Promoting a team ball game (lifeball) to older people: Who does this game attract and who continues?

Sue Green*, Elizabeth Campbell, Lisa Barnett, Rebecca Mitchell, Deborah Radvan, Eric Van Beurden

*Corresponding author for this work

Research output: Contribution to journalArticlepeer-review

4 Citations (Scopus)


Issue addressed: To describe the demographic and health-related characteristics (physical activity, self-reported health status, quality of life and falls history) of older people who enrol in a team-based game, Lifeball, and examine associations between continuation and participant characteristics. Reasons for stopping, participants' perceptions of the game and changes in health-related characteristics over 12 months were examined. Methods: Telephone surveys were conducted with a cohort of Lifeball players at: baseline, soon after commencing playing and 12 months later. Results: At baseline, participants were aged 40 to 96 years (mean 67). Most were female (84%), in good to excellent health (86%) and reported being sufficiently (>150 minutes per week) physically active (69%). Almost half (43%) were still playing 12 months later (continuers). Continuers were more likely to perceive Lifeball had helped them to: feel fitter and healthier (91%); improve their social life (73%); and be more active (53%). No significant changes in continuers' physical activity, self-reported health status and quality of life measures were reported. The main reason for stopping playing was illness/injury unrelated to Lifeball. Conclusions: Lifeball mainly appealed to healthy, active older people.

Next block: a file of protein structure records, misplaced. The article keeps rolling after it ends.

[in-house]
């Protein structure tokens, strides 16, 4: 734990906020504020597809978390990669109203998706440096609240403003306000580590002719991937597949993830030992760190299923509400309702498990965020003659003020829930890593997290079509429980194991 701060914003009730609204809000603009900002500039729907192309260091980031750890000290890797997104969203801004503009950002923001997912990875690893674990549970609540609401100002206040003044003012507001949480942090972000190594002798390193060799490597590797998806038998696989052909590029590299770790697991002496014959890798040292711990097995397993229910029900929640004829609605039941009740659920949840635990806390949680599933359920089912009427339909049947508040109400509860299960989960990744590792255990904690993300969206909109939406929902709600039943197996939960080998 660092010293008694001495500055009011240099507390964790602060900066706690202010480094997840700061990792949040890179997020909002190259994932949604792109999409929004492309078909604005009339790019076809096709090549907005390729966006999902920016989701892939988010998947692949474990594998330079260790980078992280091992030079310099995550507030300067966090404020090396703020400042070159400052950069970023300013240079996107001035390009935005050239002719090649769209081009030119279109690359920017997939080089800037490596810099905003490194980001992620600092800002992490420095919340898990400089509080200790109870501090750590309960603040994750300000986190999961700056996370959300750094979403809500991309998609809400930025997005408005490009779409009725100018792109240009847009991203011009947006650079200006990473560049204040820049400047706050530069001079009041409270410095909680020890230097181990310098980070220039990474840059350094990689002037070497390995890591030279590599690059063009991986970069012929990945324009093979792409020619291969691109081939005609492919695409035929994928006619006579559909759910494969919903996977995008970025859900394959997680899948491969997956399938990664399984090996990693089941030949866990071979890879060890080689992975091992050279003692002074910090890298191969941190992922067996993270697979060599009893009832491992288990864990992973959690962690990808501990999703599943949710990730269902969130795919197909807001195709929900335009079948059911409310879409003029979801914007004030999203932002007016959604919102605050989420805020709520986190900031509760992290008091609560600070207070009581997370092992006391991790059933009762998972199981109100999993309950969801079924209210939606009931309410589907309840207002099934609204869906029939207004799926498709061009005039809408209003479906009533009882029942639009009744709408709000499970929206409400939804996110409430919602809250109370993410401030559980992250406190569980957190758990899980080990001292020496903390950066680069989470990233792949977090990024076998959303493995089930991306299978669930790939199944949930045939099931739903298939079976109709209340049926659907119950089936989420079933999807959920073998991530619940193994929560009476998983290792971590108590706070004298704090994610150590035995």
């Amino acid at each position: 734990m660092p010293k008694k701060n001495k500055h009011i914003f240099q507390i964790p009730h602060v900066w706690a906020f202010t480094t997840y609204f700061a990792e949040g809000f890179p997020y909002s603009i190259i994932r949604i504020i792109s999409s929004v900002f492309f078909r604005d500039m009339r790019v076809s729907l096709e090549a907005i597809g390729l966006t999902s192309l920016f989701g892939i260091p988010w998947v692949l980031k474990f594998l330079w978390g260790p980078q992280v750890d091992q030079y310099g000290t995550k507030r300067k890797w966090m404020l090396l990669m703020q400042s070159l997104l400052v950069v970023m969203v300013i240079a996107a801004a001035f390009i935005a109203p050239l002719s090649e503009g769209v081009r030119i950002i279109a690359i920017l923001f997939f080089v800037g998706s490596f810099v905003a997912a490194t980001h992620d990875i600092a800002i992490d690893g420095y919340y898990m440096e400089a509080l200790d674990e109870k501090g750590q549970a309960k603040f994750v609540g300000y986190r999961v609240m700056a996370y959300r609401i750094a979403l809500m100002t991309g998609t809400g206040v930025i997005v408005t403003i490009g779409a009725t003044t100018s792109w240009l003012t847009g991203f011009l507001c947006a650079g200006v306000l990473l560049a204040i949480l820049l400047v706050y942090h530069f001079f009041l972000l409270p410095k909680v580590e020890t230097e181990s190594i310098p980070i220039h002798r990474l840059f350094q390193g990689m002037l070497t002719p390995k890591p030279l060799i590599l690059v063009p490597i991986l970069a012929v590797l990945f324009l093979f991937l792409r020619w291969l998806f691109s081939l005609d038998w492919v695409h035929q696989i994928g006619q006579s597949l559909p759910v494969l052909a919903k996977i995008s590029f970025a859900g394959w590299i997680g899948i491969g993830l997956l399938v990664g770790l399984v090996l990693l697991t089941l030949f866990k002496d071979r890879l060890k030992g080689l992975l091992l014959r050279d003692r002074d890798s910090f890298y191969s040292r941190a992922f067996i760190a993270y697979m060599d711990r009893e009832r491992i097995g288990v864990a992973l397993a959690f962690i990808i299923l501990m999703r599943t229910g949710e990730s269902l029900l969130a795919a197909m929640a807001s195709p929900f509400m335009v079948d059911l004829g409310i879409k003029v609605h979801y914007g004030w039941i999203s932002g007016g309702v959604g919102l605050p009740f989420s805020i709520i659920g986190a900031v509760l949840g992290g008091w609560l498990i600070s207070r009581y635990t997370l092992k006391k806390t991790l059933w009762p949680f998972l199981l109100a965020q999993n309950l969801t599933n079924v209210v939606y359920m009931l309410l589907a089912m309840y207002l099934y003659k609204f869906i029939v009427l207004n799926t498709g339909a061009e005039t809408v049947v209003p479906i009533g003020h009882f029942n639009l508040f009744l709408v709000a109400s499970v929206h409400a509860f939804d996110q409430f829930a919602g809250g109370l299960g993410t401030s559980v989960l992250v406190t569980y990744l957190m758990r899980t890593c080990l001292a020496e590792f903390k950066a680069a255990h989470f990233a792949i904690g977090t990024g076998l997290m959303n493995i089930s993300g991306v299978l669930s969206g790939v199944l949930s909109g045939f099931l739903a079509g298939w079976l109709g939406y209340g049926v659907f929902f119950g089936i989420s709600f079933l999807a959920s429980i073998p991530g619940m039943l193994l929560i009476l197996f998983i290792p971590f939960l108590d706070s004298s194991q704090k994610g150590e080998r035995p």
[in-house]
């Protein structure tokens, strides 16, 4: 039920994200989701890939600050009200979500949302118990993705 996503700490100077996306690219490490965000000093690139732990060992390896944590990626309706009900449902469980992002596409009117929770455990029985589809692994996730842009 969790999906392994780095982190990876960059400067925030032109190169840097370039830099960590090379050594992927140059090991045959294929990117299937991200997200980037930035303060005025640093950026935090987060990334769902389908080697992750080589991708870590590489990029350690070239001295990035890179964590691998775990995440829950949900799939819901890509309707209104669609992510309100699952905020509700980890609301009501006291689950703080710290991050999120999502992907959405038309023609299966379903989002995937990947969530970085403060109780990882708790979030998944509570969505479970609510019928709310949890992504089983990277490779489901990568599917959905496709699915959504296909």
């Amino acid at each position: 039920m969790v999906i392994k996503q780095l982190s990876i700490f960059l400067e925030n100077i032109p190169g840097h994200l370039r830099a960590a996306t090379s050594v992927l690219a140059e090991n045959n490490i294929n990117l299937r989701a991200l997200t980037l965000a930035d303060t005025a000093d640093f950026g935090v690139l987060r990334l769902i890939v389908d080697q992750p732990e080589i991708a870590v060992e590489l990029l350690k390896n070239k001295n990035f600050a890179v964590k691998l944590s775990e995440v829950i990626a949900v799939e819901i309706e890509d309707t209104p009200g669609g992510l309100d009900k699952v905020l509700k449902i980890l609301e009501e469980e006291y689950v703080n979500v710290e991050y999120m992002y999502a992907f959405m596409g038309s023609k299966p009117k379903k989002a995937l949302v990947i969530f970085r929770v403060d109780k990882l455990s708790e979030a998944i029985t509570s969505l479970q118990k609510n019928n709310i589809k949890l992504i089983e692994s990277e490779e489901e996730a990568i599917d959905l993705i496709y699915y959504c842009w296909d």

Original languageEnglish
Pages (from-to)120-126
Number of pages7
JournalHealth Promotion Journal of Australia
Issue number2
Publication statusPublished - Aug 2009
Externally publishedYes


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